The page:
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Director: Stephen Cognetti

Screenplay: Stephen Cognetti

Starring: Gore AbramsAlice BahlkeDanny Bellini

Review: RJ Bland

Ever since The Blair Witch Project smashed records back in the late 90's, the horror genre has been awash with found-footage movies. We're now twenty years on and there seems to be little sign of the trend slowing down any time soon. Some horror fans have grown very tired with the formula and some have been turned off completely. To be fair, there have been a whole host of inferior and substandard FF entries that will have given some good reason to be disillusioned. But the fact remains, there is still a market for it, still an audience. There's something about the look and feel of a good FF movie that is still affecting in a way that more expensive, studio shot horror cannot achieve. It's also a vital sub-genre for indie horror film-makers because as The Blair Witch Project (and Paranormal Activity) proves, you don't need a big budget to make big bucks (or an effective horror film!)


Not many of these films tap into Halloween though. It's a shame because it's a pretty big deal right now. People celebrate it in a number of ways of course. Some dress up and go trick or treating, some adorn their houses with spooky shit, some settle down with a classic horror movie. In the last few years, the popularity of haunted house/village tours has grown and grown. You know the deal, you pay some money to walk around a building or estate at night time with some mates, knowing that something could be hiding in the dark or waiting to make you jump. Those things can be pretty unnerving for even some hardened horror fans. Now imagine one of these interactive haunted tours actually taking place in haunted location? Well, then you have Hell House LLC.


Hell House actually received it's first public screening pretty much two years to the day at the Telluride Horror Show. It got a US release about a year after this but it's only been very recently that UK audiences have been able to watch it (it's on Prime). The documentary style beginning informs of us of tragedy that happened at a haunted house tour (called Hell House LLC funnily enough) that opened it's doors in October 2009 in the small town of Abaddon, just outside of NYC. Fifteen people were left dead, including the majority of the Hell House crew but with no definitive explanation provided by the authorities, rumours abound about what really happened. Five years on and the documentary crew are contacted by the one surviving member of the Hell House team, who provides them with previously unseen footage, shot from the crews perspective, of the days and nights leading up to the mysterious tragedy. What we see thereafter (for the most part) is that footage.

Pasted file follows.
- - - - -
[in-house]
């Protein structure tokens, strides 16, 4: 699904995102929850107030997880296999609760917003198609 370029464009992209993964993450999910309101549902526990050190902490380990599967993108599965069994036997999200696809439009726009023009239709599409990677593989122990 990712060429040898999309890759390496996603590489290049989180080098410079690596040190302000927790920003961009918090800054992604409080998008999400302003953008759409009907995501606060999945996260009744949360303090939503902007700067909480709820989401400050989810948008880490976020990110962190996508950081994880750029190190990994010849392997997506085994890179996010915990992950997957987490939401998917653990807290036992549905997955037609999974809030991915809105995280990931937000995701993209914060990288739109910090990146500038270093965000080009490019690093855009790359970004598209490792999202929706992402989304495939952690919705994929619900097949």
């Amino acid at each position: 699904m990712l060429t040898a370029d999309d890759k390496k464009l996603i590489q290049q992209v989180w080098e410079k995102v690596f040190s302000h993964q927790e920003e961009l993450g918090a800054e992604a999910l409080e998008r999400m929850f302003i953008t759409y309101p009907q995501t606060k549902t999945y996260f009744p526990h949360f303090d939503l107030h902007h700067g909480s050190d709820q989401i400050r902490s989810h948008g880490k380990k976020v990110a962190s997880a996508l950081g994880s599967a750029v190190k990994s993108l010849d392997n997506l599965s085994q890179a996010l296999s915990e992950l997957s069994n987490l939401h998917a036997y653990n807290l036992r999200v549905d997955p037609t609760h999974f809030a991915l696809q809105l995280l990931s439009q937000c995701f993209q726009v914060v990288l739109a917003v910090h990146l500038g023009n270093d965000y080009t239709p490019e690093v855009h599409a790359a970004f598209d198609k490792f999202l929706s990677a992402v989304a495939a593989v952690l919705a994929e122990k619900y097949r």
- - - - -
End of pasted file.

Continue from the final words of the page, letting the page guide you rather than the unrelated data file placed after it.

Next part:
Found footage horror always treads a relatively thin line. On one side is the sense of realism and on the other, is technical and artistic proficiency. Stephen Cognetti's debut feature does a solid job of walking that line and much like a good haunted house tour, delivers on the promise of a good time and few really good scares. You'd think that the knowledge that pretty much none of the crew survive would remove a lot of the tension from Hell House. However, the tension and suspense from most good horror films doesn't necessarily relate to the fates of its central characters. A good scare is a good scare after all and Hell House is a testament to this.